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Stress and Emotional Eating: How To Stop Emotional Eating

Try These Healthy Alternatives to Emotional Eating!

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Updated March 27, 2007

Stress and Emotional Eating: How To Stop Emotional Eating

Emotional Eating: Reach for a pen, a friend, or a carrot stick and you'll feel better!

As anyone who’s watching their weight will tell you, hunger is just one of many reasons that people eat. Those with a tendency toward emotional eating are especially vulnerable to making poor diet choices for reasons outlined in this article. If you’re an emotional eater, you may find yourself eating to deal with uncomfortable emotions, using food as a reward when you’re happy, and craving sweets or unhealthy snacks when stressed. (Don’t worry; you’re not alone!) The following ideas can help you to cut down emotional eating and develop healthier eating habits—even when stressed!
  • Find Relaxation Techniques: When you’re under stress, your body is likely producing higher levels of cortisol, a stress hormone that tends to make people crave sweet and salty food—the stuff that’s generally not good for us. If you’re experiencing stress on a regular basis and aren’t finding ways to relax your body relatively quickly, cortisol could be creating these cravings, as well as contributing to other health problems. The following stress relievers for busy people can help, or you can find stress relievers that fit with your specific situation with the Stress Reliever Personality Tool.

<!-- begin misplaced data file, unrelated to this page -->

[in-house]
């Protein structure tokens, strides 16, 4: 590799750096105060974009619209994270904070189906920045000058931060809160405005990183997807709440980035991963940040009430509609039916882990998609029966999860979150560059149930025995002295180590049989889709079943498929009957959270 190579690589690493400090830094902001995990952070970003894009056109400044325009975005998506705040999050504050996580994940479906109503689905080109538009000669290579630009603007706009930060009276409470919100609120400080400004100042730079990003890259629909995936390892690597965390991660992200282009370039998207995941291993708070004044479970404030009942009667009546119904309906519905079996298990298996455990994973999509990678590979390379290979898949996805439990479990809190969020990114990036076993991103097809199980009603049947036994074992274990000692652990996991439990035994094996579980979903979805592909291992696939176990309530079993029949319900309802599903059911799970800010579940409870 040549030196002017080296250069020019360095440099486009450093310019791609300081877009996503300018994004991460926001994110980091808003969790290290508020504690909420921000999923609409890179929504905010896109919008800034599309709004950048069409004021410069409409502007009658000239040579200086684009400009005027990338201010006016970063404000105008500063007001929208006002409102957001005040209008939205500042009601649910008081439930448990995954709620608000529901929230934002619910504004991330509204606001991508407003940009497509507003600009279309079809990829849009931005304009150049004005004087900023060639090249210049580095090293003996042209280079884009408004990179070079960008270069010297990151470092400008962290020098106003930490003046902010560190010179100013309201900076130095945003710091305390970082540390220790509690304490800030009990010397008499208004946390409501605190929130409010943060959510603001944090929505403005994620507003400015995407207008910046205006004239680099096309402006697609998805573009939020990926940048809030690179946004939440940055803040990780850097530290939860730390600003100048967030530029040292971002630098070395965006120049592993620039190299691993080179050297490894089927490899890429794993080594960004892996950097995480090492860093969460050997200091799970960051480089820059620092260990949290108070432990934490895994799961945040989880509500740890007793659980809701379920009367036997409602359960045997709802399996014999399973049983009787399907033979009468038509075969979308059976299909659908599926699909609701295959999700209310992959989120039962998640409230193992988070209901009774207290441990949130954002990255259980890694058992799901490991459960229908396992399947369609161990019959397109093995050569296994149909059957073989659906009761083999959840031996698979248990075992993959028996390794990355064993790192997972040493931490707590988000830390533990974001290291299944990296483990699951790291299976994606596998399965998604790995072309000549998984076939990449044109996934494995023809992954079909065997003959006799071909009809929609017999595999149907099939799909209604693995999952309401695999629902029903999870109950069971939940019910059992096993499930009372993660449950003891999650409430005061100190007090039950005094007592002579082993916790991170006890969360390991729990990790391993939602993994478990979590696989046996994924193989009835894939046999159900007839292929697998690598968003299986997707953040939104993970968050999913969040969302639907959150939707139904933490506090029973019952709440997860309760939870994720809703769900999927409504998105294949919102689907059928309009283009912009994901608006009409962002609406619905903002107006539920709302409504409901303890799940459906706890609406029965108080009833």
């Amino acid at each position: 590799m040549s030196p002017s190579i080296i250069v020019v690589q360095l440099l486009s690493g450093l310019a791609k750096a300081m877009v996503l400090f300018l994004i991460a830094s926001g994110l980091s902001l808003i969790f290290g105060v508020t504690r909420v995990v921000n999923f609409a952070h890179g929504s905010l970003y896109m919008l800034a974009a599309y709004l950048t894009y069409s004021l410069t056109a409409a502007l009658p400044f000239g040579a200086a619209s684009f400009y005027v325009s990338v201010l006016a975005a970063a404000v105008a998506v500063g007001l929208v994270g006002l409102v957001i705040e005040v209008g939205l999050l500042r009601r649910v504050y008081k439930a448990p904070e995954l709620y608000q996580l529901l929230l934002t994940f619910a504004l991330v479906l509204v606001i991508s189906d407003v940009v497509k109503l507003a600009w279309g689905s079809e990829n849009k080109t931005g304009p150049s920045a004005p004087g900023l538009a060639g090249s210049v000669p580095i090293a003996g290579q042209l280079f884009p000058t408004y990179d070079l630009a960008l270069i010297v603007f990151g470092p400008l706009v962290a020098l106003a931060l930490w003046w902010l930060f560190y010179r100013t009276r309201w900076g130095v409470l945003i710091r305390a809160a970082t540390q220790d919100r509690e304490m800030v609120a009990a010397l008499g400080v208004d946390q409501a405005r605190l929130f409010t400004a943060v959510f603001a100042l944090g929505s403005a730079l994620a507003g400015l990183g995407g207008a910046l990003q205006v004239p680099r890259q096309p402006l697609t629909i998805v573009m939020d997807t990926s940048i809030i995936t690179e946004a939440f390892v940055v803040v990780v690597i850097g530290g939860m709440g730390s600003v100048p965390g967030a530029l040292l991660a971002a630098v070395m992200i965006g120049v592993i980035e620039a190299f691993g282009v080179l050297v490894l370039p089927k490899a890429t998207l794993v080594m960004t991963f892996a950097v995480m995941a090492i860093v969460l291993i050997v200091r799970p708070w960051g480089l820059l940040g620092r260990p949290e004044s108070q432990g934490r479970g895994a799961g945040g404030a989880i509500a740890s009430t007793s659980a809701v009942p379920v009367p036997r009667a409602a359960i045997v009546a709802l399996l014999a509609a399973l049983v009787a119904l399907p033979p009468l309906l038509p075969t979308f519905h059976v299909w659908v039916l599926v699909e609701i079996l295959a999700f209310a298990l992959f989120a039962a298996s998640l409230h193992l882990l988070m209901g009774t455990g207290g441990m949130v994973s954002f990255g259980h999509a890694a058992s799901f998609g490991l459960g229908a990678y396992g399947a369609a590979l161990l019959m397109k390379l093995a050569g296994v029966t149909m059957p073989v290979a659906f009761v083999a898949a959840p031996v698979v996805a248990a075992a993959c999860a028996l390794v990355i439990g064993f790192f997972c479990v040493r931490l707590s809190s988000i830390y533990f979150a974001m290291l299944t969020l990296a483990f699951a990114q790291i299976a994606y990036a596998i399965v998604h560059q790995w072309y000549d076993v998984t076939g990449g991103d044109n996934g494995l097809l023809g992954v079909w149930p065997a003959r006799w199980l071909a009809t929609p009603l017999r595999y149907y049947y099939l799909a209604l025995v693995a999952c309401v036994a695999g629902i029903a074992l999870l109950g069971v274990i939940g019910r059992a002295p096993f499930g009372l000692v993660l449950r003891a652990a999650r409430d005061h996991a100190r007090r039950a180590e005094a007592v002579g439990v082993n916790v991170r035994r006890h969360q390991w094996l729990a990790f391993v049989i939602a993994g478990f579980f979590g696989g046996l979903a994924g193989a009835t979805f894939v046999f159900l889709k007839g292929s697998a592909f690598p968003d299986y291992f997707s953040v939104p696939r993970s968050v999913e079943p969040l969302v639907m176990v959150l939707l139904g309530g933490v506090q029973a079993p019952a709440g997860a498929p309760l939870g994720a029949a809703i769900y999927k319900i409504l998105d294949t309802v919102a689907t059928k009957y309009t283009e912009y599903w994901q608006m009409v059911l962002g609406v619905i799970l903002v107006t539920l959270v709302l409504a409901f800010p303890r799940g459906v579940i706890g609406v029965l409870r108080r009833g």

• Cope In Healthy Ways: Many people use food to deal with uncomfortable emotions like anger, frustration, fear, and other feelings. While we need food for survival, there are healthier ways to cope with emotions:
    • Talk To A Friend. Social support can go a long way toward helping you process your feelings, gain support if needed, and move on. (Just don’t meet your friend at The Cheesecake Factory!)
    • Try Journaling. Processing one’s feelings in a journal has been found to have many health benefits beyond mere stress management. When you feel like reaching for unhealthy food, reach for a pen instead.
    • Exercise. Getting your body moving is a great way to blow off steam and get your endorphins going, and is a much healthier option than overeating.
  • Face Your Problems: If you’re using food to muffle your feelings in a difficult relationship, try assertiveness instead. If food is your only treat at a job you hate, try techniques for finding satisfaction at your job, or get a different one. Cut down on the stress in your life and you won’t need food to help you cope.
  • Try Healthy Alternatives: If these techniques don’t completely eliminate your emotional eating urges, go ahead and indulge—but use healthier fare. Drink Perrier instead of soda; munch on veggies or healthy snacks instead of chips; savor one small piece of dark chocolate instead of binging on a whole chocolate muffin from the coffee shop (it’ll help you live longer!). All of these things can be good for you, so you’ll still come out ahead without feeling completely deprived.

Scroll down for additional resources, including the Stress and Weight Gain Self Assessment Test and the Free Weekly Newsletter.

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